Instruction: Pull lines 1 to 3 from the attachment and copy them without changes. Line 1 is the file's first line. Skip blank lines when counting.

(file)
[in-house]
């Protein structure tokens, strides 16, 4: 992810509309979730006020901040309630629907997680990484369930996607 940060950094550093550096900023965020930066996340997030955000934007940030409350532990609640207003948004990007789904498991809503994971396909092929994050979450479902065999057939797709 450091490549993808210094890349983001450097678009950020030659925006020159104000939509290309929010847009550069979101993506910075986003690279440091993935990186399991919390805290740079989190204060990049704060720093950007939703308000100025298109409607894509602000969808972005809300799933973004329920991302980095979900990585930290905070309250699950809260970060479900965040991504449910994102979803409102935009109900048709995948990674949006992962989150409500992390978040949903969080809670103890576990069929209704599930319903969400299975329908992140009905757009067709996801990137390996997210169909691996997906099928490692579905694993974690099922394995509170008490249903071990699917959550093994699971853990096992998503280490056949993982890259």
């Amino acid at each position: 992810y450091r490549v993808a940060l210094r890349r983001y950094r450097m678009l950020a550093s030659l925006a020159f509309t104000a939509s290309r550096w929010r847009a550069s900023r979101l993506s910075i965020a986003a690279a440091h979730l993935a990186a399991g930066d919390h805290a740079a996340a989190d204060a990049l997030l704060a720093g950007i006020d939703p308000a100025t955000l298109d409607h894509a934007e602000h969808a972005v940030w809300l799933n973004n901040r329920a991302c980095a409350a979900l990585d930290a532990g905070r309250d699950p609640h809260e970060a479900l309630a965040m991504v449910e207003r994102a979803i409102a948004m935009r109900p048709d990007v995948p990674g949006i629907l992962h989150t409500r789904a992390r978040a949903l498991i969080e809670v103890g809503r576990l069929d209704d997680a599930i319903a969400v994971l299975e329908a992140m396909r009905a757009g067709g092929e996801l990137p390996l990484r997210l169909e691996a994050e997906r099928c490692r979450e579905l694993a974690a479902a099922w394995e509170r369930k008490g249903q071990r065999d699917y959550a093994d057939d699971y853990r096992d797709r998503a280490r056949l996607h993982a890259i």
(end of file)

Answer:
[in-house]
């Protein structure tokens, strides 16, 4: 992810509309979730006020901040309630629907997680990484369930996607 940060950094550093550096900023965020930066996340997030955000934007940030409350532990609640207003948004990007789904498991809503994971396909092929994050979450479902065999057939797709 450091490549993808210094890349983001450097678009950020030659925006020159104000939509290309929010847009550069979101993506910075986003690279440091993935990186399991919390805290740079989190204060990049704060720093950007939703308000100025298109409607894509602000969808972005809300799933973004329920991302980095979900990585930290905070309250699950809260970060479900965040991504449910994102979803409102935009109900048709995948990674949006992962989150409500992390978040949903969080809670103890576990069929209704599930319903969400299975329908992140009905757009067709996801990137390996997210169909691996997906099928490692579905694993974690099922394995509170008490249903071990699917959550093994699971853990096992998503280490056949993982890259």
């Amino acid at each position: 992810y450091r490549v993808a940060l210094r890349r983001y950094r450097m678009l950020a550093s030659l925006a020159f509309t104000a939509s290309r550096w929010r847009a550069s900023r979101l993506s910075i965020a986003a690279a440091h979730l993935a990186a399991g930066d919390h805290a740079a996340a989190d204060a990049l997030l704060a720093g950007i006020d939703p308000a100025t955000l298109d409607h894509a934007e602000h969808a972005v940030w809300l799933n973004n901040r329920a991302c980095a409350a979900l990585d930290a532990g905070r309250d699950p609640h809260e970060a479900l309630a965040m991504v449910e207003r994102a979803i409102a948004m935009r109900p048709d990007v995948p990674g949006i629907l992962h989150t409500r789904a992390r978040a949903l498991i969080e809670v103890g809503r576990l069929d209704d997680a599930i319903a969400v994971l299975e329908a992140m396909r009905a757009g067709g092929e996801l990137p390996l990484r997210l169909e691996a994050e997906r099928c490692r979450e579905l694993a974690a479902a099922w394995e509170r369930k008490g249903q071990r065999d699917y959550a093994d057939d699971y853990r096992d797709r998503a280490r056949l996607h993982a890259i």